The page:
According to a news release, Governor Mary Fallin thanked the House for its’ bipartisan support of House Joint Resolution 1092 that would allow Oklahoma school districts to pursue a one-time increase in bonding capacity to fun upgrades such as storm shelters, safe rooms and precautions against intruders.

Gov. Fallin called the bill a fiscally responsible plan that will help protect children from tornadoes and help save lives.

However, Take Shelter Oklahoma is calling the bill “the largest property tax increase in state history.”

In a release from Take Shelter Oklahoma, they say that HJR1092 does not mention the measure is a local property tax increase.

Danni Legg, a representative from Take Shelter Oklahoma, says that the plan does not guarantee that a single storm shelter is built in a single public school.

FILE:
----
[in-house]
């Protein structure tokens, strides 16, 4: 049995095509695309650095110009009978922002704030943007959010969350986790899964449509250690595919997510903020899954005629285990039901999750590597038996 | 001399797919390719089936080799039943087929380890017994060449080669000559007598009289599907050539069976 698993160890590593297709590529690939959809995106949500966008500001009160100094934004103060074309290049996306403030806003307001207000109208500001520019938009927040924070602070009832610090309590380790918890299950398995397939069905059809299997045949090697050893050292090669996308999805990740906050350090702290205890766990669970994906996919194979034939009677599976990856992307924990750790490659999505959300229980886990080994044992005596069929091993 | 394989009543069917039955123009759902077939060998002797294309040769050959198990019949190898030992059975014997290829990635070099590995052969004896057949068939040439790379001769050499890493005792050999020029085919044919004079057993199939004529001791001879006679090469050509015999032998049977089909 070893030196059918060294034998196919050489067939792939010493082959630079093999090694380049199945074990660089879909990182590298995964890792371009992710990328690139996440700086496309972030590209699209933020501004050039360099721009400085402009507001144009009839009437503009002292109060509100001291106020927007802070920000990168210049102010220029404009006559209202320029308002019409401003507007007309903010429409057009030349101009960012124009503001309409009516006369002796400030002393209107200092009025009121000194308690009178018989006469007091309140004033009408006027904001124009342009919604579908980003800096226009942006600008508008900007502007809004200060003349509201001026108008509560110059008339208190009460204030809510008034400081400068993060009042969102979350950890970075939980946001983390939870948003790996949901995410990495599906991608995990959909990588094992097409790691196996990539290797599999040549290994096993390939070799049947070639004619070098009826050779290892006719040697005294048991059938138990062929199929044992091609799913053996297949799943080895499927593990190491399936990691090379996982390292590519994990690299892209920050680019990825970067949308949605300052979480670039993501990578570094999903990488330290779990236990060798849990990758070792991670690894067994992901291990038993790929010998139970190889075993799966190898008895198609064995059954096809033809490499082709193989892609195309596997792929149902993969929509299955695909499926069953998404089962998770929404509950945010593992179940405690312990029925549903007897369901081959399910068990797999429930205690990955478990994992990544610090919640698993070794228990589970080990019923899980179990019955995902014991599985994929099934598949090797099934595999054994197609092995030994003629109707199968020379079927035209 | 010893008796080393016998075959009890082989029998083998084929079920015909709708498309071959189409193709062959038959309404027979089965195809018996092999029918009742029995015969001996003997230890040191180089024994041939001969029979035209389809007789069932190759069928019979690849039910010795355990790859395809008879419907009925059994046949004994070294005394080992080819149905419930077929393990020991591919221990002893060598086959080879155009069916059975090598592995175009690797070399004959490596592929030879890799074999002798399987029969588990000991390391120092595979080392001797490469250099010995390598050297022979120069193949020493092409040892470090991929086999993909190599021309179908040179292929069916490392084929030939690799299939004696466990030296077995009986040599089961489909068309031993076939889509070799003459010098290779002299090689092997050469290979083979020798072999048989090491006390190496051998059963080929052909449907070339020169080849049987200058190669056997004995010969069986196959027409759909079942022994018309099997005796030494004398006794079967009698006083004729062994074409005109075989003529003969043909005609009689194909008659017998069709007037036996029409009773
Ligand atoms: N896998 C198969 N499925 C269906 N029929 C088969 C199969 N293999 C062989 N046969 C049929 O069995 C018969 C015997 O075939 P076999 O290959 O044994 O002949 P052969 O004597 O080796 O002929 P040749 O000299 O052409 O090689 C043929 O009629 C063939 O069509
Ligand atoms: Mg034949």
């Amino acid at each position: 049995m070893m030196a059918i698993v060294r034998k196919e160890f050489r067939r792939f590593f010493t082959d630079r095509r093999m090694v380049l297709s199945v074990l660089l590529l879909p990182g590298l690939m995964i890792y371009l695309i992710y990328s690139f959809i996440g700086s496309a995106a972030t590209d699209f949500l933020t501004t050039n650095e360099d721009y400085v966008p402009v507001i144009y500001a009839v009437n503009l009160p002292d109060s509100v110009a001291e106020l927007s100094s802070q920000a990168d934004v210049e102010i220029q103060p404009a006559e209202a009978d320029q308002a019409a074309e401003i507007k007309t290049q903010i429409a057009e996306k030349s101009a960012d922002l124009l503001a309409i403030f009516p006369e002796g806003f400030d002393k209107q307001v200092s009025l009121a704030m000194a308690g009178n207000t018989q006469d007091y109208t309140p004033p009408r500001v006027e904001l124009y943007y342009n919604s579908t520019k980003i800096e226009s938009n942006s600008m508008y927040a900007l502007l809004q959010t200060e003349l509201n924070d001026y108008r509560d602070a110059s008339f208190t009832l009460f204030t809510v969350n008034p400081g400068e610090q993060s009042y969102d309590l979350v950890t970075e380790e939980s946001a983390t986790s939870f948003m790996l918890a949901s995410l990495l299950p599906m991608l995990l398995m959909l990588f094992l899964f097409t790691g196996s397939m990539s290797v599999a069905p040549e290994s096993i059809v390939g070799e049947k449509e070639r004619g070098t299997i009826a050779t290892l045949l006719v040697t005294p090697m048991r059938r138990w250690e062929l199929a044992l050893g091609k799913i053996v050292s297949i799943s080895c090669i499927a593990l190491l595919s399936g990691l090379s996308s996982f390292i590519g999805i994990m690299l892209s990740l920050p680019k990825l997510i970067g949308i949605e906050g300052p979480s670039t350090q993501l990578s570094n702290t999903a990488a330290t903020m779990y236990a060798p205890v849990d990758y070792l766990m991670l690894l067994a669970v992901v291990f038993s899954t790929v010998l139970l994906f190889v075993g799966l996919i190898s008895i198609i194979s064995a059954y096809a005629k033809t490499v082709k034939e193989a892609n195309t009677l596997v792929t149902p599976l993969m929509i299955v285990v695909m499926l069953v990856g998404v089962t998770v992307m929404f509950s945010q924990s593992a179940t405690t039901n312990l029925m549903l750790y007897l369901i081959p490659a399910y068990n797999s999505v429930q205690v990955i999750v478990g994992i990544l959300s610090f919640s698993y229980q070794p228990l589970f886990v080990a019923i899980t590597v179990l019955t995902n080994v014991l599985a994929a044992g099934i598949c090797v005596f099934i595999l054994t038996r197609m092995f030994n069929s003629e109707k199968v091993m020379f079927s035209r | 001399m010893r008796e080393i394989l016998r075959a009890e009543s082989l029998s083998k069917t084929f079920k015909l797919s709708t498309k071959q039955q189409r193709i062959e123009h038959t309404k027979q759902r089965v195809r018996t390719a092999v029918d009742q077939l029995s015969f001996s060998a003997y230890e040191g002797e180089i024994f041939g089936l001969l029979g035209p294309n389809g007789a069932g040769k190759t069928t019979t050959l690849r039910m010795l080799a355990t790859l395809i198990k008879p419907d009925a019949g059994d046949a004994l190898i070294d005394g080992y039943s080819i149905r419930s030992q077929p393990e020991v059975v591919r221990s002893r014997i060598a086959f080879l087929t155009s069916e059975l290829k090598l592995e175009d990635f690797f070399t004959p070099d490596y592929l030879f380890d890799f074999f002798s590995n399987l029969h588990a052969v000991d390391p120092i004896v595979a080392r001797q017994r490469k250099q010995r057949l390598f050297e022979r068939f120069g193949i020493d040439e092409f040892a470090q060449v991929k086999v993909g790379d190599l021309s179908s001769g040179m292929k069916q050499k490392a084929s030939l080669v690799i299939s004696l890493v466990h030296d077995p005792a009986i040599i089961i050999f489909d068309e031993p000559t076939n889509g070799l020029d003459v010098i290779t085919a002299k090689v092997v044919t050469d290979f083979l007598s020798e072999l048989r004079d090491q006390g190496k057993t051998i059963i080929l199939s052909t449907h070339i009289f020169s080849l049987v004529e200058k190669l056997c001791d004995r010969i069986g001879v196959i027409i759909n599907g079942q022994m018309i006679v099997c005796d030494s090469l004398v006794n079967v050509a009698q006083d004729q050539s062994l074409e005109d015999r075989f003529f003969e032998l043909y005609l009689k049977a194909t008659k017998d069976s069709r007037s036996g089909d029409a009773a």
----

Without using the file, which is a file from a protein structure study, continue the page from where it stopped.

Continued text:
“Worse yet the plan does not guarantee that if a storm shelter is built, it will meet FEMA standards.  So bottom line is nothing in this bill will protect children’s safety.”

Legg, who lost her son at Plaza Towers elementary on May 20th, also stated that the bill limits the ability for a school district to build a shelter to five years, which she believes is not enough time.

“Everyone involved in this process knows the job of placing storm shelters in the 1,109 schools without shelters will take longer than a five-year period.”

The House voted 65-28 to pass HJR 1092, and the measure will now head to the Senate.

Legislative approval of of the bill would but it on the November 4th general election ballot for Oklahomans to consider.